Corporate Social Responsibility: Why Cyanide-Laced Tylenol Couldn’t Sink Johnson and Johnson

Public relations is the study of perception, understanding and communication. It deals with the psychological processes that individuals go through to make decisions about what they trust, like, and support. Who a company is and what it stands for is important. It’s much more than the buzz word “branding.” It is a reflection of a much deeper conviction in business, economy, and goodwill.

Around 70 years ago, Johnson and Johnson developed a credo of Corporate Social Responsibility. In 2013, the CEO of the company Alex Gorsky reflected on what the Credo has meant for the company in the opening of his annual report to the stockholders. Here is the historic Credo; it is worth reading word for word:

We believe our first responsibility is to the doctors, nurses and patients, to mothers and fathers and all others who use our products and services. In meeting their needs everything we do must be of high quality. We must constantly strive to reduce our costs in order to maintain reasonable prices. Customers’ orders must be serviced promptly and accurately. Our suppliers and distributors must have an opportunity to make a fair profit.

We are responsible to our employees, the men and women who work with us throughout the world. Everyone must be considered as an individual. We must respect their dignity and recognize their merit. They must have a sense of security in their jobs. Compensation must be fair and adequate, and working conditions clean, orderly and safe. We must be mindful of ways to help our employees fulfill their family responsibilities. Employees must feel free to make suggestions and complaints. There must be equal opportunity for employment, development and advancement for those qualified. We must provide competent management, and their actions must be just and ethical.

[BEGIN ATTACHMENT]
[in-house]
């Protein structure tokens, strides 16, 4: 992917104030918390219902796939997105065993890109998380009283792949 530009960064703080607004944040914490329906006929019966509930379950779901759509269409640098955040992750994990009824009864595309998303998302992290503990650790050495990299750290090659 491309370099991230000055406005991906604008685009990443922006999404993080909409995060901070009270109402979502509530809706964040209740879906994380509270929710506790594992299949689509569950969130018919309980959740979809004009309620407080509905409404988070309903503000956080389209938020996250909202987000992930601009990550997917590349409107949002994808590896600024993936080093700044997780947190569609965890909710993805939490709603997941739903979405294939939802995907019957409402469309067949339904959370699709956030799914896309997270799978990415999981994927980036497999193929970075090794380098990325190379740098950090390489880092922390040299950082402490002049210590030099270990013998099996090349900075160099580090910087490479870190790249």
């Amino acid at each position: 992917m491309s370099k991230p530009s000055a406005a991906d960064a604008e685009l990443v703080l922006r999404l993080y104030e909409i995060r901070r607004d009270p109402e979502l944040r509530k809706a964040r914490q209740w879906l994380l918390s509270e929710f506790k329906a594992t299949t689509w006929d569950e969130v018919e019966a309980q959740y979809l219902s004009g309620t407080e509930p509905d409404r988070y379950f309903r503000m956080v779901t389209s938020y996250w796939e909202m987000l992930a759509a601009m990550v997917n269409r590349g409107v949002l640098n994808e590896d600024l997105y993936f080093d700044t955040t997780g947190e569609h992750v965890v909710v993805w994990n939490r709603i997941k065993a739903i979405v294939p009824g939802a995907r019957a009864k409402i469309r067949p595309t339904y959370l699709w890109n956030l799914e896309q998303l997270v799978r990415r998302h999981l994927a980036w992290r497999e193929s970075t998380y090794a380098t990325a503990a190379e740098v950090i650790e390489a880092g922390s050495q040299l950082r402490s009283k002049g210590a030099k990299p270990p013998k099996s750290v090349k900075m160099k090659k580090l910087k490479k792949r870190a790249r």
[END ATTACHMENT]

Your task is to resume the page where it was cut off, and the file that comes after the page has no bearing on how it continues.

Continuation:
Our final responsibility is to our stockholders. Business must make a sound profit. We must experiment with new ideas. Research must be carried on, innovative programs developed and mistakes paid for. New equipment must be purchased, new facilities provided and new products launched. Reserves must be created to provide for adverse times. When we operate according to these principles, the stockholders should realize a fair return.

This credo is a pyramid structure of what sound business is. It is a syllogism of sorts that claims that if you do well by your customers and employees, and if you run your business with integrity and innovation, then you will be successful and profitable.

It is also a statement of faith in a system that makes shareholders dependent upon the operation of a sound business enterprise – and not the other way around. It doesn’t make maximizing shareholder’s profits the core and sole critical task and function of the business. The pyramid is set soundly right-side-up with blocks in place that make business development and corporate social responsibility the key function of the business. Profits will then come.

Johnson and Johnson came through the 1982 crisis of cyanide-laced Tylenol in no small part because of their corporate culture. Their Credo is something any business owner as an example of something worth emulating.

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